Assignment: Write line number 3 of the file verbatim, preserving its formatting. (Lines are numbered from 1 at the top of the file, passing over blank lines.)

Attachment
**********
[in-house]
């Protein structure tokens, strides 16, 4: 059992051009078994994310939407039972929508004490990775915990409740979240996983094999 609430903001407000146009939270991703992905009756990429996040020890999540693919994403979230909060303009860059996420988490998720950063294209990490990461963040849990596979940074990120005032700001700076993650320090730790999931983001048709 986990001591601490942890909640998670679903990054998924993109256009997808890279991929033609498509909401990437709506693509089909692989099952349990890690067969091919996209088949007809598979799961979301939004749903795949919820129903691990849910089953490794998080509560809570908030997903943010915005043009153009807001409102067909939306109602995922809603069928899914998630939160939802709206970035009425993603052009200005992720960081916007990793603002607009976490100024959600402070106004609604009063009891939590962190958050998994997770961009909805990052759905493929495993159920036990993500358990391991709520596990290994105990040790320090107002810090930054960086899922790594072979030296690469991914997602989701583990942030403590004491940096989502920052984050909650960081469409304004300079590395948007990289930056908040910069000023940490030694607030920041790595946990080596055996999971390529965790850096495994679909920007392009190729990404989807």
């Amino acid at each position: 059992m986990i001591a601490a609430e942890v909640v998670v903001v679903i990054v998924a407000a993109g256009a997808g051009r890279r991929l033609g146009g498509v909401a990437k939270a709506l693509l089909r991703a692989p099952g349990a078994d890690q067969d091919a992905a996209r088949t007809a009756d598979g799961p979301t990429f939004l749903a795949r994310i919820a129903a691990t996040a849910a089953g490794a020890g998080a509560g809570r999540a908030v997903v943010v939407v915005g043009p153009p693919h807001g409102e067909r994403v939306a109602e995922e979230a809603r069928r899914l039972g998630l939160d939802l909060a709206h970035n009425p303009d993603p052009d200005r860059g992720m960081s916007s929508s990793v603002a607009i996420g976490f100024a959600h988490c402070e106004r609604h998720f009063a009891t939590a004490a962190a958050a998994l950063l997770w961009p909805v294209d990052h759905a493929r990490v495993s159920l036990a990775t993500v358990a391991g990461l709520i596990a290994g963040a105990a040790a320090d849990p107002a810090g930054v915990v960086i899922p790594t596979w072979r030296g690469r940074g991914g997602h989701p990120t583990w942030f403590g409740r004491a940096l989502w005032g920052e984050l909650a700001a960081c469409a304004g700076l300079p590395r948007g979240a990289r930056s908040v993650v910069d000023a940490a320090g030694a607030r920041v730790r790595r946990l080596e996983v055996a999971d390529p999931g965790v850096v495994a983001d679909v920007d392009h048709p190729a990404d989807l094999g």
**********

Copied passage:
């Amino acid at each position: 059992m986990i001591a601490a609430e942890v909640v998670v903001v679903i990054v998924a407000a993109g256009a997808g051009r890279r991929l033609g146009g498509v909401a990437k939270a709506l693509l089909r991703a692989p099952g349990a078994d890690q067969d091919a992905a996209r088949t007809a009756d598979g799961p979301t990429f939004l749903a795949r994310i919820a129903a691990t996040a849910a089953g490794a020890g998080a509560g809570r999540a908030v997903v943010v939407v915005g043009p153009p693919h807001g409102e067909r994403v939306a109602e995922e979230a809603r069928r899914l039972g998630l939160d939802l909060a709206h970035n009425p303009d993603p052009d200005r860059g992720m960081s916007s929508s990793v603002a607009i996420g976490f100024a959600h988490c402070e106004r609604h998720f009063a009891t939590a004490a962190a958050a998994l950063l997770w961009p909805v294209d990052h759905a493929r990490v495993s159920l036990a990775t993500v358990a391991g990461l709520i596990a290994g963040a105990a040790a320090d849990p107002a810090g930054v915990v960086i899922p790594t596979w072979r030296g690469r940074g991914g997602h989701p990120t583990w942030f403590g409740r004491a940096l989502w005032g920052e984050l909650a700001a960081c469409a304004g700076l300079p590395r948007g979240a990289r930056s908040v993650v910069d000023a940490a320090g030694a607030r920041v730790r790595r946990l080596e996983v055996a999971d390529p999931g965790v850096v495994a983001d679909v920007d392009h048709p190729a990404d989807l094999g």